Many moons ago, back when I was a baby worship pastor, I attended a worship technology conference.  It was awesome.  All the latest and greatest worship tech was right there for me to demo.  I was the happiest little worship nerd you’ve ever seen.  But during one of the main sessions, the speaker asked a question that has stayed with me all these years:

If the power goes out, would you still be able to have church?

This question has come back to me several times over the years.  From the Palm Sunday I walked into the sound booth and the board wouldn’t turn on, to the Sunday my MacGuyver-like Sound Tech was on vacation and our Worship Center lights refused to turn on, I’ve been forced to come up against this very question several times.  In both those instances we were fortunate enough to have a backup plan available.  It may not have been pretty, but we got it done.

That being said, the idea behind the question is an important one: Are we so dependent upon technology to deliver our message that we would be completely hampered without its use?  On the flip side, is our message strong enough to stand on its own, without the benefit of technology?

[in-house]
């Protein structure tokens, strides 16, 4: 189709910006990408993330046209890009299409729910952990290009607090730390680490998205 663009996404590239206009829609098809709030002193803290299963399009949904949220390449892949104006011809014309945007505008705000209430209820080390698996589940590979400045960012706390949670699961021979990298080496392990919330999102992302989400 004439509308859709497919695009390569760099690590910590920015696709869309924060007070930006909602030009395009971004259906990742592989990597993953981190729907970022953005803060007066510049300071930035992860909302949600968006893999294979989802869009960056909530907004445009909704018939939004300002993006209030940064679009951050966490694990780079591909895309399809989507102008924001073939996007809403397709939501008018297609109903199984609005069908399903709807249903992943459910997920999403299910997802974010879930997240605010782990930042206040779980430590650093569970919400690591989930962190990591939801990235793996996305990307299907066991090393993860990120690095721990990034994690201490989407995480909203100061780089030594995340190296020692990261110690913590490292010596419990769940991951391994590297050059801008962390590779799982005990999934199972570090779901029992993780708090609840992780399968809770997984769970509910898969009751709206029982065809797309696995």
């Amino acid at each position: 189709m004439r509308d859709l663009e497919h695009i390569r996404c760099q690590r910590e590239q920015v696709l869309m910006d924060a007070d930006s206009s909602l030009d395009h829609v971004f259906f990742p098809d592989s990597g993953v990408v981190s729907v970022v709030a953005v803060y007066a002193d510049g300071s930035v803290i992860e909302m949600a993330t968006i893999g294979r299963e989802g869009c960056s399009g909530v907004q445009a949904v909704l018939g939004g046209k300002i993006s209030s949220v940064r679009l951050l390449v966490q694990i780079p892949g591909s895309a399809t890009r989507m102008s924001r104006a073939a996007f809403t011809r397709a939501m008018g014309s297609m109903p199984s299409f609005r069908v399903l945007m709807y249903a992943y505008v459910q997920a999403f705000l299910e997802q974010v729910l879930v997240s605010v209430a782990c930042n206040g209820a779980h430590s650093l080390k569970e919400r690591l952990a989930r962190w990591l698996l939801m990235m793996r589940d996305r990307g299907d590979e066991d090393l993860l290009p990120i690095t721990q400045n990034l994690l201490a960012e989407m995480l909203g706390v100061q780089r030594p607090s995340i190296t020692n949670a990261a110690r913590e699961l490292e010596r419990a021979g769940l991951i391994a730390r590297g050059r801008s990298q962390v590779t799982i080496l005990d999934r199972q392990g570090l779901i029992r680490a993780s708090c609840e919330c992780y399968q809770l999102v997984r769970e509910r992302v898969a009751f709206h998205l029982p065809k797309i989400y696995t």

For me, there are some key things I practice in response to this question.

  1. Always have acoustic instruments, candles and matches, printed Bibles, and familiar songs at your disposal.
    I primarily play a digital keyboard these days, but I always have a guitar available at church.  And in the age of the iPad, if you use that as your Bible, make sure you have a print Bible handy.  Candles are great for light, not just setting a mood (SURPRISE!), and well-known songs will keep your congregation worshiping without lyrics handy.
  2. Know how to project.
    I learned long ago how to use my outdoor voice.  It’s a good skill to have in your repertoire.
  3. MOST IMPORTANTLY: Don’t freak out when tech doesn’t work.
    The church survived for nearly 2,000 years without technology.  God doesn’t need that Youtube video to communicate His Word, and neither do we.